Friday, November 26, 2010

Tears & Toiveling

I love my husband.

It makes me happy to be able to say that word. Husband. I think: Really? I have a husband? I'm a wife? I'm his wife? How does that work? How can that be? And then I think: How did that happen?

And then I mostly reach a place of wonder and confusion. How bizarre that I should have wandered through Templars, attended North Shore Country Day, blazed my way through the Stern newspaper, met Jordan and reconciled myself more to the beauty that is also existent in the more Haredi world and finally encountered Heshy, another person who walks both worlds. How fascinating it is that the one decision to attend Stern College as opposed to the University of Chicago impacted my life so strongly. This one decision that I owe primarily to my father's tears.

Had I not attended Stern, I would never have met the many Jewish people who have become very close friends of mine, would not have been privileged to form the friendships that have sustained me, would never have encountered the Haredi world again, let alone left behind much of my bitterness, would not have found myself attending Revel...there are innumerable ways in which my life has been dramatically changed simply because of this move to New York.

And this leads me to think about tears. Because the whole reason I decided to attend Stern (aside from the scholarship, which was much appreciated) was because of my father having cried. We often speak of the power of tears and how they can penetrate anything. That God leaves the gates of tears open. But I wonder how often one can see a direct relation between the tears cried and the life path of a person.

In my case, however, it's pretty clear.

Heshy's a fantastic person and he's also a fantastic husband! He builds desks and bookcases alongside his awesome friend Yitzchok, runs back and forth to grocery stores to buy us food, lugs packages up five flights of stairs, went to the mikvah three times yesterday (in the rain! and up and down the huge hill!) to toivel things for me, returns items when I don't like them, doesn't complain about having to wander around half the world in pursuit of what we need, encourages me to actually eat food (something I generally neglect to do), is a great listener and is just in all ways the most helpful, kind, lovely person ever. And this, of course, is from the small things he does because we don't say a person's full praise in their presence.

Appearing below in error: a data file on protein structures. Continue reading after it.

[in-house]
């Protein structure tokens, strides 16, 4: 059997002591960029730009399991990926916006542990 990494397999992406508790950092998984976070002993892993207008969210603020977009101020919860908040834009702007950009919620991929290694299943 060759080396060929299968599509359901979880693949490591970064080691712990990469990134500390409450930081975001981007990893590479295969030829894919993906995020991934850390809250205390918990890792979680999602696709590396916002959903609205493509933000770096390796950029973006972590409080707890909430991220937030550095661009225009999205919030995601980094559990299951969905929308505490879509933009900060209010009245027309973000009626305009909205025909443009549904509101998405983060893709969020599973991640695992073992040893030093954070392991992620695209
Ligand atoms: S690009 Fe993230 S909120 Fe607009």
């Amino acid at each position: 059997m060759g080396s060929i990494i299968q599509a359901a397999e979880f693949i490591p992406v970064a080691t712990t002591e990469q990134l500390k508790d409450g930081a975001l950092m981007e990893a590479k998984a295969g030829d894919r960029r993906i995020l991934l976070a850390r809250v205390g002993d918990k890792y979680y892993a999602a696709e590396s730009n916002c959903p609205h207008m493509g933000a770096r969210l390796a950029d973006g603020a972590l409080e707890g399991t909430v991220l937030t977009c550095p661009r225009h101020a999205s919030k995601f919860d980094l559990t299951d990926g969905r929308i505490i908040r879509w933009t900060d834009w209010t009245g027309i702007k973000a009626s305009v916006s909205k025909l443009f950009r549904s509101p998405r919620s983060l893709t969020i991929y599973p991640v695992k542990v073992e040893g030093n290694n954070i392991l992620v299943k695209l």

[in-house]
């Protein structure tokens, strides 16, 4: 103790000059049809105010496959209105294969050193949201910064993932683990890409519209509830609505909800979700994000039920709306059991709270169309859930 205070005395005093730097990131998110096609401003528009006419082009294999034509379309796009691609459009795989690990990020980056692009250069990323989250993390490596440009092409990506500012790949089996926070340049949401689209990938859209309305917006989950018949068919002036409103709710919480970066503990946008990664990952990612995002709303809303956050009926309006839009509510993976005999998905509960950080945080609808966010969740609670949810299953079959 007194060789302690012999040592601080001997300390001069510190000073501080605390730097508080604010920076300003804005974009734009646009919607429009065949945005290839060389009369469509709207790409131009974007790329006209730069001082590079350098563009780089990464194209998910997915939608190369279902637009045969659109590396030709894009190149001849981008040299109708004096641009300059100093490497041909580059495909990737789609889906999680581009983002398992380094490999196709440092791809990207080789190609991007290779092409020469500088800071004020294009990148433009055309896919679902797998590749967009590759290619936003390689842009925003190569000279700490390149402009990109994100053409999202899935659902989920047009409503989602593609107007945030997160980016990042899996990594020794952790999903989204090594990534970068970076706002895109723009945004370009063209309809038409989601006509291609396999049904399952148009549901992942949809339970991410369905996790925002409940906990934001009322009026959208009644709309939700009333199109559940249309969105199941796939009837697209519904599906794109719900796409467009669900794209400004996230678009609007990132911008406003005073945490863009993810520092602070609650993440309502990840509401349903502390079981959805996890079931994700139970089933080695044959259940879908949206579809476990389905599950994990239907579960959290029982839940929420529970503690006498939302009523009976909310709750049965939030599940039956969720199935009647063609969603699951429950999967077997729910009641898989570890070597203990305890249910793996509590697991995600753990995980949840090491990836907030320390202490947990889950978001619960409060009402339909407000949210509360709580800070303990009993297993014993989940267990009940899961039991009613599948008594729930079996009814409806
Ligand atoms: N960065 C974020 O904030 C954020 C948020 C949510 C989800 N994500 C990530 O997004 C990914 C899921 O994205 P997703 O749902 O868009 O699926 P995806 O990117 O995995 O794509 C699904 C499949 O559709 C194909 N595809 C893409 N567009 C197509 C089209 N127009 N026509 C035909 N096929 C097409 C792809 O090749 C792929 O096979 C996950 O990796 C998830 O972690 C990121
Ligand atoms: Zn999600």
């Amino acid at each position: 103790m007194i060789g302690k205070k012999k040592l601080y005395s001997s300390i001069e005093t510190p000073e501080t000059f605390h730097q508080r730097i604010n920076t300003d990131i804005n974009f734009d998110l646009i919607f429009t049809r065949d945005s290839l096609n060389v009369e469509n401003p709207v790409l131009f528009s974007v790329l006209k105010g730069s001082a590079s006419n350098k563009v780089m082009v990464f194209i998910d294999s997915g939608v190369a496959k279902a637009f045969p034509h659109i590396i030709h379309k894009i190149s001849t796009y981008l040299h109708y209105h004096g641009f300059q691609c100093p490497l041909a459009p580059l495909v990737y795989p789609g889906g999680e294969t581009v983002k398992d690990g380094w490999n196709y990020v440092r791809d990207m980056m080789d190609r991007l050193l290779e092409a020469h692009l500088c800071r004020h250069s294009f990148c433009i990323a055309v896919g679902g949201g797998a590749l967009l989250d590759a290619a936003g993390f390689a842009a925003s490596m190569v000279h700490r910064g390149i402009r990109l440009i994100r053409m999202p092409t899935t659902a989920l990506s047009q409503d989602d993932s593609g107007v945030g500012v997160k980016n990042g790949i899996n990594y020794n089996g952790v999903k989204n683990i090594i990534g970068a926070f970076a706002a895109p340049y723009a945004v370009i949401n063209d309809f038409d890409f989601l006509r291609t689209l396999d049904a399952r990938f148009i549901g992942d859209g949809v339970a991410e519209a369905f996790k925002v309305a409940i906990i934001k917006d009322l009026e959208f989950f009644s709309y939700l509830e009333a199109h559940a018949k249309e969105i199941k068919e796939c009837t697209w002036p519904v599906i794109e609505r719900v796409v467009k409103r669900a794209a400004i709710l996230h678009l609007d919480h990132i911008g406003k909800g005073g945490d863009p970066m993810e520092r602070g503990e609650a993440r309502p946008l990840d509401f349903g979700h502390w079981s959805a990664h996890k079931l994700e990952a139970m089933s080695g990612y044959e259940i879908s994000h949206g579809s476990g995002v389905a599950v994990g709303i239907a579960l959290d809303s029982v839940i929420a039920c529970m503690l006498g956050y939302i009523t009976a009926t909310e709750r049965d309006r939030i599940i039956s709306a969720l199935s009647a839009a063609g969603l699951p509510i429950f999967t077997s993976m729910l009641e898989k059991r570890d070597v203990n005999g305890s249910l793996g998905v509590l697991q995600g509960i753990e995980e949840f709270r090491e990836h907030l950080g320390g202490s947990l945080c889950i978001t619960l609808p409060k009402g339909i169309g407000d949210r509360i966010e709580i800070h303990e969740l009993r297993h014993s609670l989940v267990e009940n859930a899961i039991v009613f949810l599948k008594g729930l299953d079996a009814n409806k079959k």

The point is: Heshy's awesome, my father's tears led to my life working out in strange and mysterious ways and I am a happy person.


Anonymous said...

BTW, you should do some of the toivelling with him. One of our fondest couple memories is of the hours we spent together at the keilim mikvah toivelling all our kitchen stuff :-)

Anonymous said...

This is a beautiful post. Good shabbos!

Anonymous said...

Remember to take all the labels off. And the brocho is the plural keilim for one than one. Plastics are problematical. And all the electric kettles and toasters you recieved plus the mixers which have electronic parts each rabbi says something different. What did yours say?
They have to be toivelled whole not in parts like you use them. Also after they have been paid for. If you buy in a shop and they toivel it there for you, make sure you pay first. It has to be yours to be chayev tevila. The common notion that the first time its being used its not necessary, is false.

Malka said...

Yay G-d!
Yay fathers!
Yay Heshy!
Yay Chana!
Yay The Friedmans!!!!

Oh, yay. May all tefillos be answered l'tovah. Awwww...


Shades of Gray said...

Be careful with an Ipod if you keep it in a shirt pocket and are also toiveling dishes. My friend received a new one as a gift, leaned over to immerse his dishes, and dropped it in the Mikvah, and there went his new Ipod!

Holy Hyrax said...

>doesn't complain about having to wander around half the world in pursuit of what we need

That's because you just got married. It will change ;)

Tania said...

Absolutely beautiful!

Mordechai Y. Scher said...

Beautiful post. I truly hope your father reads it. Would make a great Hanukah gift! ;-)

-from also an abba

rabbi neil fleischmann said...

This post brought tears to my eyes.